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A member of a famous family - brother Bill and cousin John played for England, and brothers Brian and Eric also played first-class cricket - Geoff Edrich played 322 matches for Lancashire between 1946 and 1958, scoring 15,600 runs in all at the respectable average of 34.82. That included 26 centuries, the highest an unbeaten 167 against Nottinghamshire at Trent Bridge in 1954. He passed 1000 runs in a season eight times, and once went past 2000, with 2067 runs in 1952. He also took 331 catches, many at slip or leg slip, and claimed five wickets with his occasional medium-pacers.
That Edrich was able to play at all was a minor miracle - he was captured by the Japanese and incarcerated on the infamous "Railroad of Death" in Thailand during the Second World War. He emerged alive, but weighed only six stone.
Unlike his brother Bill, Geoff Edrich never quite managed to win an England cap, but he did play in three unofficial Tests in India in 1953-54 as part of a strong Commonwealth XI. He captained Lancashire occasionally, usually when Cyril Washbrook was away on England duty (playing or selecting). He never lost a match while in charge, and was captain in the amazing game against Leicestershire at Old Trafford in 1956, which Lancashire managed to win without losing a wicket, the first time that had happened in first-class cricket.
After a spell as Lancashire's 2nd XI captain and coach, Edrich moved to Cheltenham in 1962, where he became the groundsman at the College ground which stages a county festival week every year. He stayed there until his retirement.
He also played Minor Counties cricket for Cumberland (1960-62) after starting with his native Norfolk (1937-39). Edrich was a past president of the Lancashire Players Association, and was appointed a vice-president of the county in 2000.
Geoff Edrich died on January 2, aged 85. He joined Lancashire with his oldest brother Eric after the war during which he suffered in the cruel heat and under the merciless rule of the Japanese for over three years as a prisoner of the famous Railroad of Death in Thailand. He was released weighing six stone. A man of strong principles and incredible determination, he showed relentless courage when batting, scoring 1,000 runs in eight consecutive seasons and over 2,000 in 1952. His Lancashire team-mate Ken Grieves described Edrich as "the one man who would never quit no matter how high the odds were against him." In cricket and life he was a battler - out of the 30 comrades that were captured by the Japanese, he was one of only five to survive. Even on his release he was at risk - the boat he was on to Japan was shipwrecked when it was torpedoed. He managed to clamber aboard another boat that survived the attack. Chosen to tour with a strong Commonwealth team in 1953-54, Edrich played in three unofficial Tests in India, averaging 40.06 on the tour. He scored 15,600 runs in his first-class career, including 26 centuries, and took 332 catches as a superb slip fielder. He skippered Lancashire on occasions when Cyril Washbrook was on England duty and never lost a match in that role. In 1962 Edrich was appointed coach and head groundsman at the attractive Cheltenham ground where he stayed until his retirement. Twelve years ago he went through a course of radiotherapy for throat cancer and his indomitable fighting spirit brought him through. He hid the previous years of struggle and injustices behind a warm and friendly smile, gaining the highest respect from those who knew him.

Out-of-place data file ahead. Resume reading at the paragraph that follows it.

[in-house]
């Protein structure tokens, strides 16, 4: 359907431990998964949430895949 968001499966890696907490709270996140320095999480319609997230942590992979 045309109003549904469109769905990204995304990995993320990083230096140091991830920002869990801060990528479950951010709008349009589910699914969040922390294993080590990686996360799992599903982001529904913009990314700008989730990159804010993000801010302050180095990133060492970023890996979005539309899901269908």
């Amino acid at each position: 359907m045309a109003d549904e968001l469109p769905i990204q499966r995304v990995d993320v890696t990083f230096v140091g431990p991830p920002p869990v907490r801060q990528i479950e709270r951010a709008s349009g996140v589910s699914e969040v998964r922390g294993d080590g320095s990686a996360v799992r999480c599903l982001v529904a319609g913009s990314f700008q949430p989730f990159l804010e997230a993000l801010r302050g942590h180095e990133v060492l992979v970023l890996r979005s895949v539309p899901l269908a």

Keith Hayhurst, The Wisden Cricketer, March 2004
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